When I say that I look at extern sites, remember that I am one doctor. I have no idea if other doctors look at anything other than whether or not you graduated and passed the boards. I am remotely involved with student education and I try to keep on top of what's going on with training, so I may be the exception.
GPA was first on my list, but that was only because I wrote it first. When I have interviewed OD's no one has ever had their transcript to show me, nor have I asked for it. I trust what they put on their CV, and if they don't have it on there I will ask during the interview. I think grades are important, but at the end of the day if you graduate and pass the boards you will find a job.
I think that this presupposes that you want a particular emphasis in your post graduate practice life. I will say that no matter what you think you want to do before you graduate, I would highly recommend as broad an experience as possible in order to prepare for any possible changes in practice environments in the future. It is also likely that most doctors may experience more than practice situations before settling down which may last for several years. In addition, family life may also dictate a more flexible approach to practice situations. Therefore, focusing too closely in one field may significantly reduce your future choices.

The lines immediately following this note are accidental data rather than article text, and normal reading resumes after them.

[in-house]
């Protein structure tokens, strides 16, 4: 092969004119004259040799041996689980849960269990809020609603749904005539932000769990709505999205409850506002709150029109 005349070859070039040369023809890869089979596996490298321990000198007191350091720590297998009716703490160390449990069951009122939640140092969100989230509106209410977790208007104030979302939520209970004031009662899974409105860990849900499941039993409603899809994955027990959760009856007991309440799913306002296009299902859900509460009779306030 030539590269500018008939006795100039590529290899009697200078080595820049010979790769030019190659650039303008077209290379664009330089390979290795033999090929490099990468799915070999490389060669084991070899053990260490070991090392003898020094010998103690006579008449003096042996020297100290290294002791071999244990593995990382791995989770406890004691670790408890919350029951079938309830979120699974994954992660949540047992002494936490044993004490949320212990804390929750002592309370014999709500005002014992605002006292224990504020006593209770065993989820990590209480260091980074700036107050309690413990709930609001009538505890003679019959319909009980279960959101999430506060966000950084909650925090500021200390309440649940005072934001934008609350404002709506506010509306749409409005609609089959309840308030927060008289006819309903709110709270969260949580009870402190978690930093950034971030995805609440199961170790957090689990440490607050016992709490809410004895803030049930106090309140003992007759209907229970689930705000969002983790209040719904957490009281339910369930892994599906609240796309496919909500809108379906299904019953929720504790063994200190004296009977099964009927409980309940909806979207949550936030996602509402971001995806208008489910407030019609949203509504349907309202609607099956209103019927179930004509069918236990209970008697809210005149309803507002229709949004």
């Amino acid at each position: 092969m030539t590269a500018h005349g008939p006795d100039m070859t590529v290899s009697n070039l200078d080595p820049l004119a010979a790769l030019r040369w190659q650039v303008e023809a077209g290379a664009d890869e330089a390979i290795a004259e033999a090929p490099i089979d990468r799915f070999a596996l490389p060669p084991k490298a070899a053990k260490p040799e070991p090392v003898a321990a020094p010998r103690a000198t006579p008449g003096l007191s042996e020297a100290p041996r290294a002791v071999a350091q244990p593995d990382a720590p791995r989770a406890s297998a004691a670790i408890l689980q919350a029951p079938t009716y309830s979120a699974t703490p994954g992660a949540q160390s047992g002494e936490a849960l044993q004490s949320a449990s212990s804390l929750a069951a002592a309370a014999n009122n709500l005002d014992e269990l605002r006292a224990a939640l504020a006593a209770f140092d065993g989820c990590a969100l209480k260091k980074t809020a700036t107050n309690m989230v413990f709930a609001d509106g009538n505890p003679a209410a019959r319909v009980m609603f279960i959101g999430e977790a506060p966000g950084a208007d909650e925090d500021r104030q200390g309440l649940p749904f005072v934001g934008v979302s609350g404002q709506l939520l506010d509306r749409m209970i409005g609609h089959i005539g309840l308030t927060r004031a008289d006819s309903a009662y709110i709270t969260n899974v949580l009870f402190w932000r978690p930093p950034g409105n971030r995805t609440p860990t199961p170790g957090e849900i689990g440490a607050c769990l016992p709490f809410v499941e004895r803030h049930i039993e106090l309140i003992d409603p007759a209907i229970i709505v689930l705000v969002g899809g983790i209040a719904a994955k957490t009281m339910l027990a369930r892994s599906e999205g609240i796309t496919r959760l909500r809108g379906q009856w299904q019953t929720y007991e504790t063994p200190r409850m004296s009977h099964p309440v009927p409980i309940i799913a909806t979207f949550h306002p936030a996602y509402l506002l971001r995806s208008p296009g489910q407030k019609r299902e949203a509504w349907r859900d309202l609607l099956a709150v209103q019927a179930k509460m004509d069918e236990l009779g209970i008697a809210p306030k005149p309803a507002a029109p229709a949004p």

This goes for predoctoral externships/clinical rotations, concurrent graduate degrees and post graduate residencies.
Richard Hom OD FAAO
Grand Rounds Web Site for the OD
As far as I was told Florida is one of the only states that does this.
Are there less ODs in Florida per x amount of people compared to other states?
There were 1,432 ODs practicing in Florida in 2006.
Florida has 17.8 million people.
That equals 12,430 people per doctor. (But, this doesn't include OMDs)
Do you know if there are more OMDs in Florida than other states?
my optometrist dreams of practicing in florida have gone to hell =D
When hiring an associate optometrist, the first things I would look for (after licensure) are ability to listen, collect and organize data (sometimes under pressure), think rationally and make a diagnosis, and formulate a treatment plan that makes sense in the real world. I would encourage all optometry students to consider advanced training such as a residency, but none of it matters if you cannot do the above.